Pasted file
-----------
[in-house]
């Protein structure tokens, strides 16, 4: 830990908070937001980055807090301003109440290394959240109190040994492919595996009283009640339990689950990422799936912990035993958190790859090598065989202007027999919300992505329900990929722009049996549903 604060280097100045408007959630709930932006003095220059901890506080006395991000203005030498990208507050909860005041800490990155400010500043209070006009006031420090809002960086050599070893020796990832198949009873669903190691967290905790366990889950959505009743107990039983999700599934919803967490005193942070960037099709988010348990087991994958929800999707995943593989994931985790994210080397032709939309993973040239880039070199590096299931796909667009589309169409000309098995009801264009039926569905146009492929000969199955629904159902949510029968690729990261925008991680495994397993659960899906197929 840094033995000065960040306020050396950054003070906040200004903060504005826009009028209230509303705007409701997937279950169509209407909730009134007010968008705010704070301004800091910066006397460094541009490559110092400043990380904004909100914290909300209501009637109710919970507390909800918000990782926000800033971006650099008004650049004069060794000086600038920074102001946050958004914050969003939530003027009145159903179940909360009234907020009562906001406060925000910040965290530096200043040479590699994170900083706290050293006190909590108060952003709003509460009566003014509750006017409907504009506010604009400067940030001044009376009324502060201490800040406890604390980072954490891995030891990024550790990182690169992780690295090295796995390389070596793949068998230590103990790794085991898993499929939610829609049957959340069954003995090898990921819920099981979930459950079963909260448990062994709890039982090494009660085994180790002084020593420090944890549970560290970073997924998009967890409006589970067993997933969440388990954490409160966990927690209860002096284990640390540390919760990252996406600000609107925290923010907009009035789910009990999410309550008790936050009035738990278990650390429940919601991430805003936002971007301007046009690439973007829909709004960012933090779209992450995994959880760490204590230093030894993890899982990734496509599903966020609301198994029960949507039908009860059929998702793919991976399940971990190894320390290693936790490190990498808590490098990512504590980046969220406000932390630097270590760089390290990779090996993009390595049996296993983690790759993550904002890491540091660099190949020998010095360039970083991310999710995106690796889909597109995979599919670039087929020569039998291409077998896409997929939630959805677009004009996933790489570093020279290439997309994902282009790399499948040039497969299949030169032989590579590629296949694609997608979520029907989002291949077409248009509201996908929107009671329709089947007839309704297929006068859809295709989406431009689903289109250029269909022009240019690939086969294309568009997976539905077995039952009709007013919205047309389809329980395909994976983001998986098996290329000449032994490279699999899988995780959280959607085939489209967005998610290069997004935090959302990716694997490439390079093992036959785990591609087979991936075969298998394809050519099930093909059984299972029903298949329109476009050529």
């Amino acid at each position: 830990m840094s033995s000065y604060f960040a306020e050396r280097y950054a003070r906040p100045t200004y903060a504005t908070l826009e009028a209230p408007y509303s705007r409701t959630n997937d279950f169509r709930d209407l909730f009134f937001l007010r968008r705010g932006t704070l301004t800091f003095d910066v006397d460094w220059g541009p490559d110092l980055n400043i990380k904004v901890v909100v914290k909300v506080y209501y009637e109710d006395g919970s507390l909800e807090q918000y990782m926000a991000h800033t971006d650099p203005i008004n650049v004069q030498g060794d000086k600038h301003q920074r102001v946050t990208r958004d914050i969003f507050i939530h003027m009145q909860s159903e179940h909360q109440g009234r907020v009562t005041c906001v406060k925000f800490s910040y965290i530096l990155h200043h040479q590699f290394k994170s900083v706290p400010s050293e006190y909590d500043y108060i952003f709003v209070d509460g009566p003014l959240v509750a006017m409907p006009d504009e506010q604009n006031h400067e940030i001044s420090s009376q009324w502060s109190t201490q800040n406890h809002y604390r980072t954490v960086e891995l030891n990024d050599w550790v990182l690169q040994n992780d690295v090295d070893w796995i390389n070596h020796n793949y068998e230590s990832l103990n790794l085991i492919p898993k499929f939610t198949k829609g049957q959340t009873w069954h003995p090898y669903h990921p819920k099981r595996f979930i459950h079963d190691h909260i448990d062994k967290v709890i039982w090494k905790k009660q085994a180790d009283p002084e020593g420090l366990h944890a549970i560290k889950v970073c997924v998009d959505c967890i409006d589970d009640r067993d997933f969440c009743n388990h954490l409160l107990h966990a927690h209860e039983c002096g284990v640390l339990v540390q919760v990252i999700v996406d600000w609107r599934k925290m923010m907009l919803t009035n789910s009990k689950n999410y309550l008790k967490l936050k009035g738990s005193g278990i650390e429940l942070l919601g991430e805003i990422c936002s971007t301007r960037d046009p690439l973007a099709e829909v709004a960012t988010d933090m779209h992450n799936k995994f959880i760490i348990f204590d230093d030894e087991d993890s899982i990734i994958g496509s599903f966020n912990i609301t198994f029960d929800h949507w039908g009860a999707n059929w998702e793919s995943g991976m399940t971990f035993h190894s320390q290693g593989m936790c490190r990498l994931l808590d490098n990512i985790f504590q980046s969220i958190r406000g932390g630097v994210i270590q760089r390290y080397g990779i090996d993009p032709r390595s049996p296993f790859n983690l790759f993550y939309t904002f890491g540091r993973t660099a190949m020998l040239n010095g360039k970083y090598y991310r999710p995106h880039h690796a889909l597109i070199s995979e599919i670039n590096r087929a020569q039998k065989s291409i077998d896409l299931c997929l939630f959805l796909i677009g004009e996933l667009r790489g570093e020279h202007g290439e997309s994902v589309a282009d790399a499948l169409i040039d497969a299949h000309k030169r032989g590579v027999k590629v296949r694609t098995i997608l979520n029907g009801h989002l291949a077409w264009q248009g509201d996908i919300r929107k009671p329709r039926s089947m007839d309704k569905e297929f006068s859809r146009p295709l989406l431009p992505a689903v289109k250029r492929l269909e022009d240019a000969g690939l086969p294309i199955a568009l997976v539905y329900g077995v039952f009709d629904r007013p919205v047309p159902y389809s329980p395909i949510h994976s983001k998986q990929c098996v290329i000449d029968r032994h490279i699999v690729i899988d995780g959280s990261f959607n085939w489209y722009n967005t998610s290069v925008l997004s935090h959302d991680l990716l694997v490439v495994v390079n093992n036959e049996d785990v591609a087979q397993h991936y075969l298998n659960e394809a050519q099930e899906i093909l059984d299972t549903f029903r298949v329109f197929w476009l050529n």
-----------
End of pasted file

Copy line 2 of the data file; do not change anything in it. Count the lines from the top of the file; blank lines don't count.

């Protein structure tokens, strides 16, 4: 830990908070937001980055807090301003109440290394959240109190040994492919595996009283009640339990689950990422799936912990035993958190790859090598065989202007027999919300992505329900990929722009049996549903 604060280097100045408007959630709930932006003095220059901890506080006395991000203005030498990208507050909860005041800490990155400010500043209070006009006031420090809002960086050599070893020796990832198949009873669903190691967290905790366990889950959505009743107990039983999700599934919803967490005193942070960037099709988010348990087991994958929800999707995943593989994931985790994210080397032709939309993973040239880039070199590096299931796909667009589309169409000309098995009801264009039926569905146009492929000969199955629904159902949510029968690729990261925008991680495994397993659960899906197929 840094033995000065960040306020050396950054003070906040200004903060504005826009009028209230509303705007409701997937279950169509209407909730009134007010968008705010704070301004800091910066006397460094541009490559110092400043990380904004909100914290909300209501009637109710919970507390909800918000990782926000800033971006650099008004650049004069060794000086600038920074102001946050958004914050969003939530003027009145159903179940909360009234907020009562906001406060925000910040965290530096200043040479590699994170900083706290050293006190909590108060952003709003509460009566003014509750006017409907504009506010604009400067940030001044009376009324502060201490800040406890604390980072954490891995030891990024550790990182690169992780690295090295796995390389070596793949068998230590103990790794085991898993499929939610829609049957959340069954003995090898990921819920099981979930459950079963909260448990062994709890039982090494009660085994180790002084020593420090944890549970560290970073997924998009967890409006589970067993997933969440388990954490409160966990927690209860002096284990640390540390919760990252996406600000609107925290923010907009009035789910009990999410309550008790936050009035738990278990650390429940919601991430805003936002971007301007046009690439973007829909709004960012933090779209992450995994959880760490204590230093030894993890899982990734496509599903966020609301198994029960949507039908009860059929998702793919991976399940971990190894320390290693936790490190990498808590490098990512504590980046969220406000932390630097270590760089390290990779090996993009390595049996296993983690790759993550904002890491540091660099190949020998010095360039970083991310999710995106690796889909597109995979599919670039087929020569039998291409077998896409997929939630959805677009004009996933790489570093020279290439997309994902282009790399499948040039497969299949030169032989590579590629296949694609997608979520029907989002291949077409248009509201996908929107009671329709089947007839309704297929006068859809295709989406431009689903289109250029269909022009240019690939086969294309568009997976539905077995039952009709007013919205047309389809329980395909994976983001998986098996290329000449032994490279699999899988995780959280959607085939489209967005998610290069997004935090959302990716694997490439390079093992036959785990591609087979991936075969298998394809050519099930093909059984299972029903298949329109476009050529």